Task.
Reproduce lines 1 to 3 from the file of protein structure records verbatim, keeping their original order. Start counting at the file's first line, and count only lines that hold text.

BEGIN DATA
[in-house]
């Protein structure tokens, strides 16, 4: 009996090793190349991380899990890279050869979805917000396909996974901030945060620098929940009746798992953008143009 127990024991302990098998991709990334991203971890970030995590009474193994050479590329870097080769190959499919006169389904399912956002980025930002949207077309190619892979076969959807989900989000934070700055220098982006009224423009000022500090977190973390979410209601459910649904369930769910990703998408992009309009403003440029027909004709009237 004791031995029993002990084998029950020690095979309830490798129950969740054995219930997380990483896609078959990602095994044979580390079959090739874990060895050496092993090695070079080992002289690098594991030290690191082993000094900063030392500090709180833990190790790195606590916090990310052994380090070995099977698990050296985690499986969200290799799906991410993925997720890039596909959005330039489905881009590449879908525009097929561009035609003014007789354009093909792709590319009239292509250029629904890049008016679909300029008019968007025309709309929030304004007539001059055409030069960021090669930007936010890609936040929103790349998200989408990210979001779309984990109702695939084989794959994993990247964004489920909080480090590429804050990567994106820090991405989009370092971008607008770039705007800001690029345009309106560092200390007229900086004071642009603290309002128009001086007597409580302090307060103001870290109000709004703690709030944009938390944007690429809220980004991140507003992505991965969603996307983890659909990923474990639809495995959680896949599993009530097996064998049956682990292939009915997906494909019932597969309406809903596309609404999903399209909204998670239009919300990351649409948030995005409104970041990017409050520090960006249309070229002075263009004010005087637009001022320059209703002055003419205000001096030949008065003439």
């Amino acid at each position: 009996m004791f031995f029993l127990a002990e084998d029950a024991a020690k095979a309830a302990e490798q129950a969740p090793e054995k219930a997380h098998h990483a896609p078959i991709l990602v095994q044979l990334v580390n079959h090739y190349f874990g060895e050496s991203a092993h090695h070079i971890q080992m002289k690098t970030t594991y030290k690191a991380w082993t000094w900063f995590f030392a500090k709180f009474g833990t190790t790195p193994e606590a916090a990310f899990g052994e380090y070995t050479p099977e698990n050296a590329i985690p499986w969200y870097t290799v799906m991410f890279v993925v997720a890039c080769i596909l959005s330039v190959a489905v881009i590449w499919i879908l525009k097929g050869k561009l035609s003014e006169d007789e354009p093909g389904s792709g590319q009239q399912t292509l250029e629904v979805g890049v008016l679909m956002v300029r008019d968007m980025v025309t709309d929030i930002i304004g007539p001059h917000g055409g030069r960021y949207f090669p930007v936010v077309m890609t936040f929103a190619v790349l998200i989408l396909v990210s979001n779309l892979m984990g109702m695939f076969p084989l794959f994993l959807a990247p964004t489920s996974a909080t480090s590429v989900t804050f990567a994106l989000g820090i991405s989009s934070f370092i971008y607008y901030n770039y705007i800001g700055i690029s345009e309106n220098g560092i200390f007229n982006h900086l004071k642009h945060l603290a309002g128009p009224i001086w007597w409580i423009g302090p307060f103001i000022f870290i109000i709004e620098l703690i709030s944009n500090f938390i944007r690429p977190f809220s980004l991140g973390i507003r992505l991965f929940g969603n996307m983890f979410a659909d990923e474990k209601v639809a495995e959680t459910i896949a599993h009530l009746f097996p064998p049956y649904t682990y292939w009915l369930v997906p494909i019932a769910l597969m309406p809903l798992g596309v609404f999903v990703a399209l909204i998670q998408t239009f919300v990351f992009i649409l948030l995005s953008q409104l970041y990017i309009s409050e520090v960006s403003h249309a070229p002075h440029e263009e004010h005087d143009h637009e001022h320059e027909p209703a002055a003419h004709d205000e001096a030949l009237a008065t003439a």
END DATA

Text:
[in-house]
């Protein structure tokens, strides 16, 4: 009996090793190349991380899990890279050869979805917000396909996974901030945060620098929940009746798992953008143009 127990024991302990098998991709990334991203971890970030995590009474193994050479590329870097080769190959499919006169389904399912956002980025930002949207077309190619892979076969959807989900989000934070700055220098982006009224423009000022500090977190973390979410209601459910649904369930769910990703998408992009309009403003440029027909004709009237 004791031995029993002990084998029950020690095979309830490798129950969740054995219930997380990483896609078959990602095994044979580390079959090739874990060895050496092993090695070079080992002289690098594991030290690191082993000094900063030392500090709180833990190790790195606590916090990310052994380090070995099977698990050296985690499986969200290799799906991410993925997720890039596909959005330039489905881009590449879908525009097929561009035609003014007789354009093909792709590319009239292509250029629904890049008016679909300029008019968007025309709309929030304004007539001059055409030069960021090669930007936010890609936040929103790349998200989408990210979001779309984990109702695939084989794959994993990247964004489920909080480090590429804050990567994106820090991405989009370092971008607008770039705007800001690029345009309106560092200390007229900086004071642009603290309002128009001086007597409580302090307060103001870290109000709004703690709030944009938390944007690429809220980004991140507003992505991965969603996307983890659909990923474990639809495995959680896949599993009530097996064998049956682990292939009915997906494909019932597969309406809903596309609404999903399209909204998670239009919300990351649409948030995005409104970041990017409050520090960006249309070229002075263009004010005087637009001022320059209703002055003419205000001096030949008065003439």
């Amino acid at each position: 009996m004791f031995f029993l127990a002990e084998d029950a024991a020690k095979a309830a302990e490798q129950a969740p090793e054995k219930a997380h098998h990483a896609p078959i991709l990602v095994q044979l990334v580390n079959h090739y190349f874990g060895e050496s991203a092993h090695h070079i971890q080992m002289k690098t970030t594991y030290k690191a991380w082993t000094w900063f995590f030392a500090k709180f009474g833990t190790t790195p193994e606590a916090a990310f899990g052994e380090y070995t050479p099977e698990n050296a590329i985690p499986w969200y870097t290799v799906m991410f890279v993925v997720a890039c080769i596909l959005s330039v190959a489905v881009i590449w499919i879908l525009k097929g050869k561009l035609s003014e006169d007789e354009p093909g389904s792709g590319q009239q399912t292509l250029e629904v979805g890049v008016l679909m956002v300029r008019d968007m980025v025309t709309d929030i930002i304004g007539p001059h917000g055409g030069r960021y949207f090669p930007v936010v077309m890609t936040f929103a190619v790349l998200i989408l396909v990210s979001n779309l892979m984990g109702m695939f076969p084989l794959f994993l959807a990247p964004t489920s996974a909080t480090s590429v989900t804050f990567a994106l989000g820090i991405s989009s934070f370092i971008y607008y901030n770039y705007i800001g700055i690029s345009e309106n220098g560092i200390f007229n982006h900086l004071k642009h945060l603290a309002g128009p009224i001086w007597w409580i423009g302090p307060f103001i000022f870290i109000i709004e620098l703690i709030s944009n500090f938390i944007r690429p977190f809220s980004l991140g973390i507003r992505l991965f929940g969603n996307m983890f979410a659909d990923e474990k209601v639809a495995e959680t459910i896949a599993h009530l009746f097996p064998p049956y649904t682990y292939w009915l369930v997906p494909i019932a769910l597969m309406p809903l798992g596309v609404f999903v990703a399209l909204i998670q998408t239009f919300v990351f992009i649409l948030l995005s953008q409104l970041y990017i309009s409050e520090v960006s403003h249309a070229p002075h440029e263009e004010h005087d143009h637009e001022h320059e027909p209703a002055a003419h004709d205000e001096a030949l009237a008065t003439a």